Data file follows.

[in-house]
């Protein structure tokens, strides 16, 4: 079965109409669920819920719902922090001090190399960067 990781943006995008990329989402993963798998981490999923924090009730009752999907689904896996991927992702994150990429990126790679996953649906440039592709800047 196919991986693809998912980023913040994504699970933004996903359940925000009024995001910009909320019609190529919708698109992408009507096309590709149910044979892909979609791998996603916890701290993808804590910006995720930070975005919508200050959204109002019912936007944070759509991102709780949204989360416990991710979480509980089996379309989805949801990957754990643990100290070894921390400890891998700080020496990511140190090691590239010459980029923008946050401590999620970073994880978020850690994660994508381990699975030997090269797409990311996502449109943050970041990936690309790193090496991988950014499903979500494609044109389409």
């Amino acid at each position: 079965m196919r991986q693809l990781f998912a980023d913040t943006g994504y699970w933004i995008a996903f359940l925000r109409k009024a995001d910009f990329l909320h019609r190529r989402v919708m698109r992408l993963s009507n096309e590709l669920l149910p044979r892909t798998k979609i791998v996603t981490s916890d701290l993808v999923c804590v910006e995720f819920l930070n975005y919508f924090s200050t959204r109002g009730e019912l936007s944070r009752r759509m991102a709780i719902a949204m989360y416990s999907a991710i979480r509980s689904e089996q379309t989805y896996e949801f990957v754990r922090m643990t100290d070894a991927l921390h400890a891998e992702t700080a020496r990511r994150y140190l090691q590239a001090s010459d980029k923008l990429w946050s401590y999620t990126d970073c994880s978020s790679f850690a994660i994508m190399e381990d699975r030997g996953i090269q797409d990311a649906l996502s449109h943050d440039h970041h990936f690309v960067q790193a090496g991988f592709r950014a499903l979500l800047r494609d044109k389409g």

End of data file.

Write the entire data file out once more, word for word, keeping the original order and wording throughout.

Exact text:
[in-house]
């Protein structure tokens, strides 16, 4: 079965109409669920819920719902922090001090190399960067 990781943006995008990329989402993963798998981490999923924090009730009752999907689904896996991927992702994150990429990126790679996953649906440039592709800047 196919991986693809998912980023913040994504699970933004996903359940925000009024995001910009909320019609190529919708698109992408009507096309590709149910044979892909979609791998996603916890701290993808804590910006995720930070975005919508200050959204109002019912936007944070759509991102709780949204989360416990991710979480509980089996379309989805949801990957754990643990100290070894921390400890891998700080020496990511140190090691590239010459980029923008946050401590999620970073994880978020850690994660994508381990699975030997090269797409990311996502449109943050970041990936690309790193090496991988950014499903979500494609044109389409």
């Amino acid at each position: 079965m196919r991986q693809l990781f998912a980023d913040t943006g994504y699970w933004i995008a996903f359940l925000r109409k009024a995001d910009f990329l909320h019609r190529r989402v919708m698109r992408l993963s009507n096309e590709l669920l149910p044979r892909t798998k979609i791998v996603t981490s916890d701290l993808v999923c804590v910006e995720f819920l930070n975005y919508f924090s200050t959204r109002g009730e019912l936007s944070r009752r759509m991102a709780i719902a949204m989360y416990s999907a991710i979480r509980s689904e089996q379309t989805y896996e949801f990957v754990r922090m643990t100290d070894a991927l921390h400890a891998e992702t700080a020496r990511r994150y140190l090691q590239a001090s010459d980029k923008l990429w946050s401590y999620t990126d970073c994880s978020s790679f850690a994660i994508m190399e381990d699975r030997g996953i090269q797409d990311a649906l996502s449109h943050d440039h970041h990936f690309v960067q790193a090496g991988f592709r950014a499903l979500l800047r494609d044109k389409g």